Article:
Let’s face it— times are tough, and many of us may struggle to find a healthy coping mechanism to reduce our stress. The good news is, there are proven, research backed benefits that show reading may help!

Reading has been found to:

• Strengthen connectivity in our brains

• Increase our ability for empathy

• Increase vocabulary

• Fight age-related cognitive decline

• Reduce stress

• Promote a good night’s sleep

• Provide a healthy escape that may alleviate depression

• Increase life expectancy up to two years

So next time you’re feeling a little “blue,” grab a book and take your mind to a healthier space.

Introducing News Crew

Join us at our weekly News Crew meeting, Wednesdays from 3:30 p.m. - 4:30 p.m. on Zoom. Here, with Library Assistant Sandra, we will discuss current events and articles from News for You, a publication with easy-to read news stories. READ MORE ➤➤

Readability Consensus
Based on 7 readability formulas:
Grade Level: 8
Reading Level: standard / average.
Reader's Age: 12-14 yrs. old
(Seventh and Eighth graders)

 

@CCLitCouncil

Literacy Council To Have Virtual Community Reader Day
Kentucky New Era: 11.04.2020 by Tonya S. Grace

Organizers of Christian County’s annual Beverly Whitfield Memorial Community Reader Day wanted to find a way to offer this year’s event in spite of the restrictions of COVID-19.

They found it online, with a format that will feature 12 volunteers from the community reading two different books live on the Christian County Literacy Council’s Facebook page.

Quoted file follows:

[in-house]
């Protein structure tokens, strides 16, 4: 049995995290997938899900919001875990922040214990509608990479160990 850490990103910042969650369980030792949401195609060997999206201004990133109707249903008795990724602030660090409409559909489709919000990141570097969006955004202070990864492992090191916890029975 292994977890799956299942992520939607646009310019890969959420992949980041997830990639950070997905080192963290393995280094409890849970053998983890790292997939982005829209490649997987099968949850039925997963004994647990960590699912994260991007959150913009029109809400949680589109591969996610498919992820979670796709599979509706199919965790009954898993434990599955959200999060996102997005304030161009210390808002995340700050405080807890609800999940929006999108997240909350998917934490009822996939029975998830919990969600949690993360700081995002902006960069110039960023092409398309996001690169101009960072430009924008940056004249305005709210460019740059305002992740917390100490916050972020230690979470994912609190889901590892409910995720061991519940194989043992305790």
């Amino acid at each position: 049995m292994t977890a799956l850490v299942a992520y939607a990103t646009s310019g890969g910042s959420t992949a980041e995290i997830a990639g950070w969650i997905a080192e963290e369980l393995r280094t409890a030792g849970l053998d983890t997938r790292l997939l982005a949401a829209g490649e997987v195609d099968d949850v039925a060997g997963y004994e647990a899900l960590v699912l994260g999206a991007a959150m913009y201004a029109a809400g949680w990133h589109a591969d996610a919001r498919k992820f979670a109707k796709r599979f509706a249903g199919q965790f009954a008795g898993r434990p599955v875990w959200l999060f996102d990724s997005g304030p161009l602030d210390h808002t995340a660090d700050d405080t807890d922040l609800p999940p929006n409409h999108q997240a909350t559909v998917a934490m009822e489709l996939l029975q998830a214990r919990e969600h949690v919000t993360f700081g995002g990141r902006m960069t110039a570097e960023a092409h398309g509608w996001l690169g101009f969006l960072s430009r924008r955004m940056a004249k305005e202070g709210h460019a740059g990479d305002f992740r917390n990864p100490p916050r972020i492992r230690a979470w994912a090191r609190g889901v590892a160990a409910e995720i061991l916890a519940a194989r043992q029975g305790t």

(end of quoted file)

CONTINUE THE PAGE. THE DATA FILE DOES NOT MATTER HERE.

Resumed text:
“We want to encourage children to read, (for) their curiosity to be peaked as well as (for) their parents and anyone around them just to encourage reading,” noted Francene Gilmer, the council’s new executive director who was hired in August to lead the organization.

Gilmer said the council wanted to be able to offer something for youth this year, and she noted that hosting a virtual event was the next best thing to having the in-person program.

“We invite anybody to check out our Facebook page,” the director said, noting that people can find information about the council, get book recommendations and tips for family reading.

She observed that the digital platform is another way to use the council’s services, and Gilmer added that members hope to pick back up with their larger team of reader volunteers in 2021.  READ MORE ➤➤

Readability Consensus
Based on 7 readability formulas:
Grade Level: 15
Reading Level: difficult to read.
Reader's Age: College graduate


Saturday, November 28, 2020

Literacy Awards Online Best Practices Conference 2020 ▬ Library of Congress

Literacy Awards Online Best Practices Conference 2020

Literacy Awards
Library of Congress

Library of Congress: November 2020

Learn and Share with Library of Congress 2020 Literacy Award Winners and Best Practice Honorees, November 19-20

Over the course of two afternoons, we will celebrate the five 2020 award winners and 15 Best Practice honorees, and host interactive conversations between them and members of the Literacy Awards Advisory Board. The conversations will address a wide range of topics from bridging the digital divide to family engagement and more.

Together, we will focus on identifying and sharing best practices both before and during COVID-19.

Welcome and Special Congratulations

The Librarian of Congress, Carla Hayden; Director, Center for Learning, Literacy and Engagement, Shari Werb; as well as the Co-Founder and Co-Executive Chairman of The Carlyle Group, David M. Rubenstein welcome attendees to the 2020 Annual Best Practices Conference and congratulate the 2020 Library of Congress winners and Best Practice Honorees.

Literacy Blanket Poem

The U.S. Poet Laureate emeritus and current Literacy Awards Advisory Board member Juan Felipe Herrera reads the poem he wrote in honor of the 2020 Literacy Award recipients.

A conversation with The Immigrant Learning Center

2020 American Prize recipient Juan Felipe Herrera, U.S. Poet Laureate emeritus and Library of Congress Literacy Awards Advisory Board member, interviews Denzil Mohammed, Director of The Public Education Institute, The Immigrant Learning Center.

A conversation with the International Rescue Committee’s Pakistan Reading Project